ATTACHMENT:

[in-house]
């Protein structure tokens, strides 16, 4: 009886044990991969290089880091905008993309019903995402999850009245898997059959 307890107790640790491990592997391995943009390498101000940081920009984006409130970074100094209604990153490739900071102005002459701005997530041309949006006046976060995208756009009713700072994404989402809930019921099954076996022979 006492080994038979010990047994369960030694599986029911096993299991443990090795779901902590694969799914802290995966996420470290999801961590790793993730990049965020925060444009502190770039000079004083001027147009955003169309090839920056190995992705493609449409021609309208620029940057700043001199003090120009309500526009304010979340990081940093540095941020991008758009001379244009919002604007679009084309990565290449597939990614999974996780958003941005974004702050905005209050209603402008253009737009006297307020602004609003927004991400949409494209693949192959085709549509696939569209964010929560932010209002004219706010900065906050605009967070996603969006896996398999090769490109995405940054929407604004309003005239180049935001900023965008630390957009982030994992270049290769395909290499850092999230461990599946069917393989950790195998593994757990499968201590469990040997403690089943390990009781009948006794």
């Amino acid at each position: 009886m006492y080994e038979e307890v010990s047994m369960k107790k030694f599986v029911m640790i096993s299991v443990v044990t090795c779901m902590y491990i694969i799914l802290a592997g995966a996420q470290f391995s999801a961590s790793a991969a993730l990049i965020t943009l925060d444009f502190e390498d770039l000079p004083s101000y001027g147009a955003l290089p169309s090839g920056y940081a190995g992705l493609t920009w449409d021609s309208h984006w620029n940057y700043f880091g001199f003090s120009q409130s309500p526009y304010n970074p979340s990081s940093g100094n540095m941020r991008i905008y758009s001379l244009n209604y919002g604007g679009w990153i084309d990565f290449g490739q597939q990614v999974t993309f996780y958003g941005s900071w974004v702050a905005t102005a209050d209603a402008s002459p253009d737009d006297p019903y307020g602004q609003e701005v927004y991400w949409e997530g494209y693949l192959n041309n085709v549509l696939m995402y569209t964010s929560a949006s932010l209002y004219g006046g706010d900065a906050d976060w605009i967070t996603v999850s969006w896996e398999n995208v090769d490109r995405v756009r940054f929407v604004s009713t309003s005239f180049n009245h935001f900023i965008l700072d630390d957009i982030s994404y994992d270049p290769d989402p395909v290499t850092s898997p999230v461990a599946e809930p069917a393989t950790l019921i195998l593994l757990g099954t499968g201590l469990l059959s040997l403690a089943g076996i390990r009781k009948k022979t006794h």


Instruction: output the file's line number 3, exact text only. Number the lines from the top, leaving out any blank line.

């Amino acid at each position: 009886m006492y080994e038979e307890v010990s047994m369960k107790k030694f599986v029911m640790i096993s299991v443990v044990t090795c779901m902590y491990i694969i799914l802290a592997g995966a996420q470290f391995s999801a961590s790793a991969a993730l990049i965020t943009l925060d444009f502190e390498d770039l000079p004083s101000y001027g147009a955003l290089p169309s090839g920056y940081a190995g992705l493609t920009w449409d021609s309208h984006w620029n940057y700043f880091g001199f003090s120009q409130s309500p526009y304010n970074p979340s990081s940093g100094n540095m941020r991008i905008y758009s001379l244009n209604y919002g604007g679009w990153i084309d990565f290449g490739q597939q990614v999974t993309f996780y958003g941005s900071w974004v702050a905005t102005a209050d209603a402008s002459p253009d737009d006297p019903y307020g602004q609003e701005v927004y991400w949409e997530g494209y693949l192959n041309n085709v549509l696939m995402y569209t964010s929560a949006s932010l209002y004219g006046g706010d900065a906050d976060w605009i967070t996603v999850s969006w896996e398999n995208v090769d490109r995405v756009r940054f929407v604004s009713t309003s005239f180049n009245h935001f900023i965008l700072d630390d957009i982030s994404y994992d270049p290769d989402p395909v290499t850092s898997p999230v461990a599946e809930p069917a393989t950790l019921i195998l593994l757990g099954t499968g201590l469990l059959s040997l403690a089943g076996i390990r009781k009948k022979t006794h």